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Subject:certification From:scot <scot -at- HCI -dot- COM -dot- AU> Date:Thu, 4 Jan 1996 09:18:13 +1100
Sorry, I can't see the point of it. Someone who has got the pre-requisite
skills, education and experience doesn't need to be certified, someone who
hasn't, can't get it anyway. So what's the point?
'Certification' of the type I am accustomed to is nearly *always* used as an
exclusionary device designed to limit the number of practictioners in a
given field so the remainder can charge more. Think of the way Barristers,
or Specialists' Colleges control admittance to their own 'club' (Specialists
as in doctors, e.g. the College of Psychiatrists -- although I am not sure
if it works the same way in the US -- this is different from being on the
'register' which is under the control of a governmental statutory
authority). Even then many good foreign-trained doctors who have immigrated
here are artificially prevented from practising by rules about
'registration' and so forth.
Here in Australia there in an organisation called the Australian Computer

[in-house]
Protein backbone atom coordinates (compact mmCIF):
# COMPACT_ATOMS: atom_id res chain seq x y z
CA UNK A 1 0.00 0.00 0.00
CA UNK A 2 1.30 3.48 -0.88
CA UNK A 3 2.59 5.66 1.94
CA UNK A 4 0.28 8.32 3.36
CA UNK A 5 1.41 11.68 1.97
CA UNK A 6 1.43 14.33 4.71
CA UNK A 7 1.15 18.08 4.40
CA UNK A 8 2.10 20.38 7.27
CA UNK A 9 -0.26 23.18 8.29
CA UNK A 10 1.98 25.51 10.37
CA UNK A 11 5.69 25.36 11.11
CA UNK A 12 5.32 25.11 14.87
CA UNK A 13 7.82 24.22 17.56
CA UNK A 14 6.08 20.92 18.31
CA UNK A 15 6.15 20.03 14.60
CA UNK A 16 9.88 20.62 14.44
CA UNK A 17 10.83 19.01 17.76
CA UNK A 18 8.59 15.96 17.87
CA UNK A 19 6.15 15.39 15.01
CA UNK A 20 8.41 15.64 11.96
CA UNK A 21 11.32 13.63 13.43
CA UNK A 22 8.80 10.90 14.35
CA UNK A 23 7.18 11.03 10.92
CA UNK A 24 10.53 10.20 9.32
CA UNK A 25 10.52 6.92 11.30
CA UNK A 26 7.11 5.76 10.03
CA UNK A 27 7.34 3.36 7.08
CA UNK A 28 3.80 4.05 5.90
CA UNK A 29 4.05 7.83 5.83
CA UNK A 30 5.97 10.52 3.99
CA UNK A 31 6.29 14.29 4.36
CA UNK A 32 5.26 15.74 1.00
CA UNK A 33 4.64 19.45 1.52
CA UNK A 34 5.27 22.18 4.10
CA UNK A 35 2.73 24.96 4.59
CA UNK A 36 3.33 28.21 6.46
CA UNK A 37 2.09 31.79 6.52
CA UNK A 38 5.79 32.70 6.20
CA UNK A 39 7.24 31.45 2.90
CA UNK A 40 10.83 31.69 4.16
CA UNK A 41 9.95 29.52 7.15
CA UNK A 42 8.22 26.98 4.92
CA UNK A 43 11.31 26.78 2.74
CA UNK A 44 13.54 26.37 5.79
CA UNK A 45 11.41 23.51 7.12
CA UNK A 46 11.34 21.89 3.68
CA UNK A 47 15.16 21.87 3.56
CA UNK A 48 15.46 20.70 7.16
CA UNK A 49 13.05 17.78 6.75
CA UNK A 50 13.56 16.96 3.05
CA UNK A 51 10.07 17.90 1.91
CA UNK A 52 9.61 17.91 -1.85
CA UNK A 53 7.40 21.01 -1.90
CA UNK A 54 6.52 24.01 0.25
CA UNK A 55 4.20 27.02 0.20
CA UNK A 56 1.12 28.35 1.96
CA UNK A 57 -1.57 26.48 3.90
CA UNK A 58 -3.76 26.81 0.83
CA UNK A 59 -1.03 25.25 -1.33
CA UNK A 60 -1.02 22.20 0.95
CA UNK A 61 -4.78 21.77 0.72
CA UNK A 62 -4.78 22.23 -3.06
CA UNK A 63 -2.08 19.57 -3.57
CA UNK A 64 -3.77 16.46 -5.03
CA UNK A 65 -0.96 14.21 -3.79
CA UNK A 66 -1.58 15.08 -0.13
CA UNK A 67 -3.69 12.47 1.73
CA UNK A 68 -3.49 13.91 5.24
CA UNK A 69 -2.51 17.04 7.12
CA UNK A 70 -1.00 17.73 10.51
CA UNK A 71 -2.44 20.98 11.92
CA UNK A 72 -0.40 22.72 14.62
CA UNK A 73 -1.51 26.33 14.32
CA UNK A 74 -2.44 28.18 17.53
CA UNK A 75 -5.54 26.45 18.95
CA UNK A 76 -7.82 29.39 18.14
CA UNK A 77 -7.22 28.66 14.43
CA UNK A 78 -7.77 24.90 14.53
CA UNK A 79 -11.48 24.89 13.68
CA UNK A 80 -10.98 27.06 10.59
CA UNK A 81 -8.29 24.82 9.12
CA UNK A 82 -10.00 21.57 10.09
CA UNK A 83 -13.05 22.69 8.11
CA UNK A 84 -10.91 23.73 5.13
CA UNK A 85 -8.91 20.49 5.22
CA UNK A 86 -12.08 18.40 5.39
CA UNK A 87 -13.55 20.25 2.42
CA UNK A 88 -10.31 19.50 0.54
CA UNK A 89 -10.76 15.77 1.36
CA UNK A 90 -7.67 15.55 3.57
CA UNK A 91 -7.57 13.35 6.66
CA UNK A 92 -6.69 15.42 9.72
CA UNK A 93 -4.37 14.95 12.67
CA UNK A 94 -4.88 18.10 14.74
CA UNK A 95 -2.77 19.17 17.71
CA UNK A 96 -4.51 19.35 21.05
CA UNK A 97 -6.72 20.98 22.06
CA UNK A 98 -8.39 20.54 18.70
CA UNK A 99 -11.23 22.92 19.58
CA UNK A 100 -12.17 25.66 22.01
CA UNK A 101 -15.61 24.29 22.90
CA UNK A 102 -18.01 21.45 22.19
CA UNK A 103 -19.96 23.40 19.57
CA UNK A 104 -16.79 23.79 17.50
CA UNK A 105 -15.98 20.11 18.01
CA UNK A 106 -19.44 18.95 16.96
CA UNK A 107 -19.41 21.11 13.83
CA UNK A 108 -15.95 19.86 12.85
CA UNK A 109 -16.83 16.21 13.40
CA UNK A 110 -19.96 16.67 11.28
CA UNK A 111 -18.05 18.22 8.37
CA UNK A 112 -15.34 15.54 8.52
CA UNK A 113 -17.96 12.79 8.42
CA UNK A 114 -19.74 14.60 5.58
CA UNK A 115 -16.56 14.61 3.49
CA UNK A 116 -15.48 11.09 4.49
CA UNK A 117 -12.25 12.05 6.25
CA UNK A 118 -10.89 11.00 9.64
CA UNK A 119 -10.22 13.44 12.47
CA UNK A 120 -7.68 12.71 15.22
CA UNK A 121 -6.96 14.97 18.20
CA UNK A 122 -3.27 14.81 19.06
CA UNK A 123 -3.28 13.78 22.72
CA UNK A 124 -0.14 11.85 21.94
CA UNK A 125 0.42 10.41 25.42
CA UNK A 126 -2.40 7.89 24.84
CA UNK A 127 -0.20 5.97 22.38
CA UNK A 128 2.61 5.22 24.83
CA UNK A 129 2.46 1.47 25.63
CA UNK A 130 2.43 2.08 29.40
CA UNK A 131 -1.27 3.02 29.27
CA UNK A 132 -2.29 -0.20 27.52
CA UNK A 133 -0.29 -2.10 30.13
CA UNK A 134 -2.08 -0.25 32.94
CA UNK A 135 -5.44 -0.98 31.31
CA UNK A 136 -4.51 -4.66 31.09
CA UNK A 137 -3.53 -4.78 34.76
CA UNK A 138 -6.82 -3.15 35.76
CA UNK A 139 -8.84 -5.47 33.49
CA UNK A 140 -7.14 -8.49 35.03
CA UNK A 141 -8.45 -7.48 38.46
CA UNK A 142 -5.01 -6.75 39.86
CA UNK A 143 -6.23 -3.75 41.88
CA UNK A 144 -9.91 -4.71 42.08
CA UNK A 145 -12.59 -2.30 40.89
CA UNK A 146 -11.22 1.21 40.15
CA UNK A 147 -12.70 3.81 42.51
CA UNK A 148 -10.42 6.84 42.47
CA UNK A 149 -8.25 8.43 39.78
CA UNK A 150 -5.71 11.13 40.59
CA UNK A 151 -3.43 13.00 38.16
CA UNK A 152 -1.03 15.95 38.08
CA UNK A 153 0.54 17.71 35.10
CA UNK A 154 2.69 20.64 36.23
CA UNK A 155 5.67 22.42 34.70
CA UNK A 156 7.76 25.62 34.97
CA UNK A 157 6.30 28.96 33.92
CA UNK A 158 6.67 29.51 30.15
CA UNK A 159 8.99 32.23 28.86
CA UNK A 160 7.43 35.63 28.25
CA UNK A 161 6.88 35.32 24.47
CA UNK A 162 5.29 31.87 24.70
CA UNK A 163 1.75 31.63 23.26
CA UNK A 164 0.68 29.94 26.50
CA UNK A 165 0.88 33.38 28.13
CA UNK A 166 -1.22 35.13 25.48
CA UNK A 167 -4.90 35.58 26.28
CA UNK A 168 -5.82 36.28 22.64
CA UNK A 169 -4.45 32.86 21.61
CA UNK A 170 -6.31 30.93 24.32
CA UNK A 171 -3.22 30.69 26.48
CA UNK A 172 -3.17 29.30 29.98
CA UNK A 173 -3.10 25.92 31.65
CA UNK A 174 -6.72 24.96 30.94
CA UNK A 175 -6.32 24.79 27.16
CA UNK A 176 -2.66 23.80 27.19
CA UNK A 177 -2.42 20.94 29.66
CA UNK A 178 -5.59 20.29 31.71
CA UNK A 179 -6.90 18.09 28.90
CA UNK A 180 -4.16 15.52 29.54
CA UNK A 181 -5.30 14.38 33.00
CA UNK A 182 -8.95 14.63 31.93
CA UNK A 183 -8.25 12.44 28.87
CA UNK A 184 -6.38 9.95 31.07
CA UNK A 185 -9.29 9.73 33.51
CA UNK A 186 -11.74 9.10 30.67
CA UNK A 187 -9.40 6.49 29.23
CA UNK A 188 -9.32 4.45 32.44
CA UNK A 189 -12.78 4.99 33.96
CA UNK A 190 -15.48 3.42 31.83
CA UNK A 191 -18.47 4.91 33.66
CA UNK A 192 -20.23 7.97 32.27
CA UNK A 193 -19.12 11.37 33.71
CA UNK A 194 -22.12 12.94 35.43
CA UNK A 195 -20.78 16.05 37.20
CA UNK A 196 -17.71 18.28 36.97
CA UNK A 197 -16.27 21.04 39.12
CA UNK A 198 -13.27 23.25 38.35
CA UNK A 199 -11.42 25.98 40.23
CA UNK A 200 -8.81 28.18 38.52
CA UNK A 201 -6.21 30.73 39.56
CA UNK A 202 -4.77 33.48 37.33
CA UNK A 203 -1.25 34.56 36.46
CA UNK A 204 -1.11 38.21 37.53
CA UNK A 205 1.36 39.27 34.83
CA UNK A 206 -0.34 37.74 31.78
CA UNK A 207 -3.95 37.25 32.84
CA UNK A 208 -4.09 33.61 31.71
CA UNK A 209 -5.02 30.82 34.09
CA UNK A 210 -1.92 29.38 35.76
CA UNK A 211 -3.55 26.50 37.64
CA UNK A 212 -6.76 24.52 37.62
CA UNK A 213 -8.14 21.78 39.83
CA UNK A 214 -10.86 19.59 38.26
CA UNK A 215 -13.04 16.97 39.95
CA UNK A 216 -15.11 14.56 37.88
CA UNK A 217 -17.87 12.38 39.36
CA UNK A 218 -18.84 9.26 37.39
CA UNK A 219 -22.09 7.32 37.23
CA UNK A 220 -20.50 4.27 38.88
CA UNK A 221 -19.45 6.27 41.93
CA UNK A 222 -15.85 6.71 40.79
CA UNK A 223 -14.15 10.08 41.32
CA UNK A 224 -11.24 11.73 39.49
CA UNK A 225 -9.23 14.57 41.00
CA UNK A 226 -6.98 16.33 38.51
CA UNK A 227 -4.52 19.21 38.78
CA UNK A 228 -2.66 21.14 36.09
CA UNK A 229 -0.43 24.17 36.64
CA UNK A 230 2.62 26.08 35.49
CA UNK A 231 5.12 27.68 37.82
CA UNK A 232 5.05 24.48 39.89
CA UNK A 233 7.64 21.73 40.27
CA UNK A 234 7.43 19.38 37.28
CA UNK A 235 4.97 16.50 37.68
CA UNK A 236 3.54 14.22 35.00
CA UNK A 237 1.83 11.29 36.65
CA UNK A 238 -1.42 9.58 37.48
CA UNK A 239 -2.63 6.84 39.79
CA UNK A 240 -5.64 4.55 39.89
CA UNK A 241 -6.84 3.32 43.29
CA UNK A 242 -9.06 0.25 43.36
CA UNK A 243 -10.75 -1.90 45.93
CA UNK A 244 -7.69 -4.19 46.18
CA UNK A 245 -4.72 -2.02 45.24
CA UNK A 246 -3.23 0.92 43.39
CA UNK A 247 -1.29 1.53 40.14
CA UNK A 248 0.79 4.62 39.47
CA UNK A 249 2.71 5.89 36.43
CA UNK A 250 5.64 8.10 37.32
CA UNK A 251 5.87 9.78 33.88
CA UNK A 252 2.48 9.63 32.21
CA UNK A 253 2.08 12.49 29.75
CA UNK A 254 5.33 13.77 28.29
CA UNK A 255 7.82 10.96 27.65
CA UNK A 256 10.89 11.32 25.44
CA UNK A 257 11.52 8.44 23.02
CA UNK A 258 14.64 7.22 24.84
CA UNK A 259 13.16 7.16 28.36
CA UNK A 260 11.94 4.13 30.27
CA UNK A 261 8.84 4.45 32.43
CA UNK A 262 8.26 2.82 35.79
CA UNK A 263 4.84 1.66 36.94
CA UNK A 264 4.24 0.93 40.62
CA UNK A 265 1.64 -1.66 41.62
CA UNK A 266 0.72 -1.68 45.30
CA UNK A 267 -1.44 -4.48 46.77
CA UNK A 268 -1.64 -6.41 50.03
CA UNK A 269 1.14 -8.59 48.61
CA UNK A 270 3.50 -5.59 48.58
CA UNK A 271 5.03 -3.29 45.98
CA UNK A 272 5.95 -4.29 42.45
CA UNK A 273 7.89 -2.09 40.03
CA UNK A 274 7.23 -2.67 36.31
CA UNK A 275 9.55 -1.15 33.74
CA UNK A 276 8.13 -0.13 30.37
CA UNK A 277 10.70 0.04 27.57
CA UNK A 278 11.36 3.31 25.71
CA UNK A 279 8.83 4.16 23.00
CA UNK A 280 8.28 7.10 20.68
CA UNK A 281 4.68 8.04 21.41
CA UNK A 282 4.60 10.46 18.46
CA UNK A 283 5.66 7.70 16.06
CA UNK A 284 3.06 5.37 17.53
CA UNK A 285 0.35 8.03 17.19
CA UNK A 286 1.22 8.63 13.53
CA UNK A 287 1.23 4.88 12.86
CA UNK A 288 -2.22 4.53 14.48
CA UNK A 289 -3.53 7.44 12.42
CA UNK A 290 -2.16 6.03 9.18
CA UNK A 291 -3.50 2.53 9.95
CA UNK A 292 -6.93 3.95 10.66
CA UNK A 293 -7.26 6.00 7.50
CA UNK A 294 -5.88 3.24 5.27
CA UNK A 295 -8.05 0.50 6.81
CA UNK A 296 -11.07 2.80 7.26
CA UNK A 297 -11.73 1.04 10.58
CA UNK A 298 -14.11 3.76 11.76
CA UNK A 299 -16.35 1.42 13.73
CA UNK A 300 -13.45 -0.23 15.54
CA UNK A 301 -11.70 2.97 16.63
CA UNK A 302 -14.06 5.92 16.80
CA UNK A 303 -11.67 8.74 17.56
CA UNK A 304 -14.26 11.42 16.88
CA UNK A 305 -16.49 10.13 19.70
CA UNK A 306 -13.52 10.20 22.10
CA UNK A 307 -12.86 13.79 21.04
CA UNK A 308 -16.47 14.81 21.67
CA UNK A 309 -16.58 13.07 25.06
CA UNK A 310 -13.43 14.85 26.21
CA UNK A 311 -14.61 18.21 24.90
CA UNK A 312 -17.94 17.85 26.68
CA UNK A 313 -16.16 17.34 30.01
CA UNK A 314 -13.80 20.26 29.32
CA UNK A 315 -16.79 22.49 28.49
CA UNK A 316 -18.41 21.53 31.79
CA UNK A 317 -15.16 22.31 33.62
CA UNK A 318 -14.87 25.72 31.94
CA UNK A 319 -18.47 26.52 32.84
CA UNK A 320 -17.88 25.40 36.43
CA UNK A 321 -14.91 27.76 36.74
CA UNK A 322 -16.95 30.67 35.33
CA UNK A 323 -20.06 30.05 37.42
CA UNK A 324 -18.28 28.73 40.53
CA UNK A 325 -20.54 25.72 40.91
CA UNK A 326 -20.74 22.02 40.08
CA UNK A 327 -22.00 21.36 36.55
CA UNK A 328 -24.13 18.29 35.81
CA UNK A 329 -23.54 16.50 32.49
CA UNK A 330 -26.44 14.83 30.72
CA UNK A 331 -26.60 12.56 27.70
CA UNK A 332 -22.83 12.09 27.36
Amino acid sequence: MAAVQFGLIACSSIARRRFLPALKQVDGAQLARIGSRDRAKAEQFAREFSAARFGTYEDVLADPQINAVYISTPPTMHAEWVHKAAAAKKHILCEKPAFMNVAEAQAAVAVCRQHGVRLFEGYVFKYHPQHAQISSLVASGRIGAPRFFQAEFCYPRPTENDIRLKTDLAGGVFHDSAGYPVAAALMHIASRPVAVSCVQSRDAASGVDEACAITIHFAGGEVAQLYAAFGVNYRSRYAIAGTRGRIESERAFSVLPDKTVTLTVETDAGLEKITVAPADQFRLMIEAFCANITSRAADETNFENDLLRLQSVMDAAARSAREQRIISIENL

Society, which would dearly love to introduce exclusionary 'certification'
for a variety of skills/job descriptions. Its a hopeless organisation.
Probably only about 10% of computing professionals here are members of it,
so, thankfully, it will never have its way.
Lets not kid ourselves, we aren't doctors. Certainly in this country, where
there is not yet one whole course or degree specialisation for tech writers
offered at a university, it would be a waste of time. My formal
qualifications are in Naval Electronics Engineering (plus an aside in Sound
Engineering and Production), my boss is a Chemical Engineer with an MBA,
most of the rest of us here are ex-programmers or analysts of one form or
another. All our TW skills are either innate or learnt on the job.